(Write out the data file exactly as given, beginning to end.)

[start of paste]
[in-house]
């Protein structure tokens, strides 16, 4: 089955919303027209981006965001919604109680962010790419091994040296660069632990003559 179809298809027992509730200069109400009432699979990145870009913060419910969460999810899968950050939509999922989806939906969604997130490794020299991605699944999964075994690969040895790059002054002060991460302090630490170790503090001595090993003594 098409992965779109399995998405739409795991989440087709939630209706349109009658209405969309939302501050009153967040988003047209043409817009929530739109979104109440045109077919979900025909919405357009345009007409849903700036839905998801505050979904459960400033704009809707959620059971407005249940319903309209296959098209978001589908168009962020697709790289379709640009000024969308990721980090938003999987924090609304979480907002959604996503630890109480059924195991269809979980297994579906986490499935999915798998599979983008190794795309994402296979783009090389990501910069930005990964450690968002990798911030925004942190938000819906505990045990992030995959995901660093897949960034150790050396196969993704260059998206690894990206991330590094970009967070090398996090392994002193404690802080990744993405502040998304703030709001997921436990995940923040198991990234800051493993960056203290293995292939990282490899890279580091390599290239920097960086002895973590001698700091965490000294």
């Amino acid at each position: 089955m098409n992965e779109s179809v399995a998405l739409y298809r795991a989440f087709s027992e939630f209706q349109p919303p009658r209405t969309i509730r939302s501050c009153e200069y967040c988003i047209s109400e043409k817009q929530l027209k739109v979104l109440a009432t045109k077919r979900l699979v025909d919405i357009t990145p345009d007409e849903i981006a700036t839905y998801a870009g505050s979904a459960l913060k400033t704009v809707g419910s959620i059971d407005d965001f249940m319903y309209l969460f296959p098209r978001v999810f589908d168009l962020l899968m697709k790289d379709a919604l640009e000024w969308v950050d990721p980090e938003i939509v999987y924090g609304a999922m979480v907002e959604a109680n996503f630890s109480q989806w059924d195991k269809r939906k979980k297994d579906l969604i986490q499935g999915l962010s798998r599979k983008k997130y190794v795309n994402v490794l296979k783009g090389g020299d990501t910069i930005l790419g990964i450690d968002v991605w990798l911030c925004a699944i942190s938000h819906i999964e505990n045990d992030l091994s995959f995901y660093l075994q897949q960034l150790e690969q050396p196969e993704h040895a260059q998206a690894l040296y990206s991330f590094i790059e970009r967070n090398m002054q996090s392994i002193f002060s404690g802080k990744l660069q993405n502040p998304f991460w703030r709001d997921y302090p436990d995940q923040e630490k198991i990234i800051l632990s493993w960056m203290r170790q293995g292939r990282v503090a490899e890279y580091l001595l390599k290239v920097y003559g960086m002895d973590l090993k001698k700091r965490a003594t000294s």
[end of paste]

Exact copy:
[in-house]
């Protein structure tokens, strides 16, 4: 089955919303027209981006965001919604109680962010790419091994040296660069632990003559 179809298809027992509730200069109400009432699979990145870009913060419910969460999810899968950050939509999922989806939906969604997130490794020299991605699944999964075994690969040895790059002054002060991460302090630490170790503090001595090993003594 098409992965779109399995998405739409795991989440087709939630209706349109009658209405969309939302501050009153967040988003047209043409817009929530739109979104109440045109077919979900025909919405357009345009007409849903700036839905998801505050979904459960400033704009809707959620059971407005249940319903309209296959098209978001589908168009962020697709790289379709640009000024969308990721980090938003999987924090609304979480907002959604996503630890109480059924195991269809979980297994579906986490499935999915798998599979983008190794795309994402296979783009090389990501910069930005990964450690968002990798911030925004942190938000819906505990045990992030995959995901660093897949960034150790050396196969993704260059998206690894990206991330590094970009967070090398996090392994002193404690802080990744993405502040998304703030709001997921436990995940923040198991990234800051493993960056203290293995292939990282490899890279580091390599290239920097960086002895973590001698700091965490000294």
């Amino acid at each position: 089955m098409n992965e779109s179809v399995a998405l739409y298809r795991a989440f087709s027992e939630f209706q349109p919303p009658r209405t969309i509730r939302s501050c009153e200069y967040c988003i047209s109400e043409k817009q929530l027209k739109v979104l109440a009432t045109k077919r979900l699979v025909d919405i357009t990145p345009d007409e849903i981006a700036t839905y998801a870009g505050s979904a459960l913060k400033t704009v809707g419910s959620i059971d407005d965001f249940m319903y309209l969460f296959p098209r978001v999810f589908d168009l962020l899968m697709k790289d379709a919604l640009e000024w969308v950050d990721p980090e938003i939509v999987y924090g609304a999922m979480v907002e959604a109680n996503f630890s109480q989806w059924d195991k269809r939906k979980k297994d579906l969604i986490q499935g999915l962010s798998r599979k983008k997130y190794v795309n994402v490794l296979k783009g090389g020299d990501t910069i930005l790419g990964i450690d968002v991605w990798l911030c925004a699944i942190s938000h819906i999964e505990n045990d992030l091994s995959f995901y660093l075994q897949q960034l150790e690969q050396p196969e993704h040895a260059q998206a690894l040296y990206s991330f590094i790059e970009r967070n090398m002054q996090s392994i002193f002060s404690g802080k990744l660069q993405n502040p998304f991460w703030r709001d997921y302090p436990d995940q923040e630490k198991i990234i800051l632990s493993w960056m203290r170790q293995g292939r990282v503090a490899e890279y580091l001595l390599k290239v920097y003559g960086m002895d973590l090993k001698k700091r965490a003594t000294s």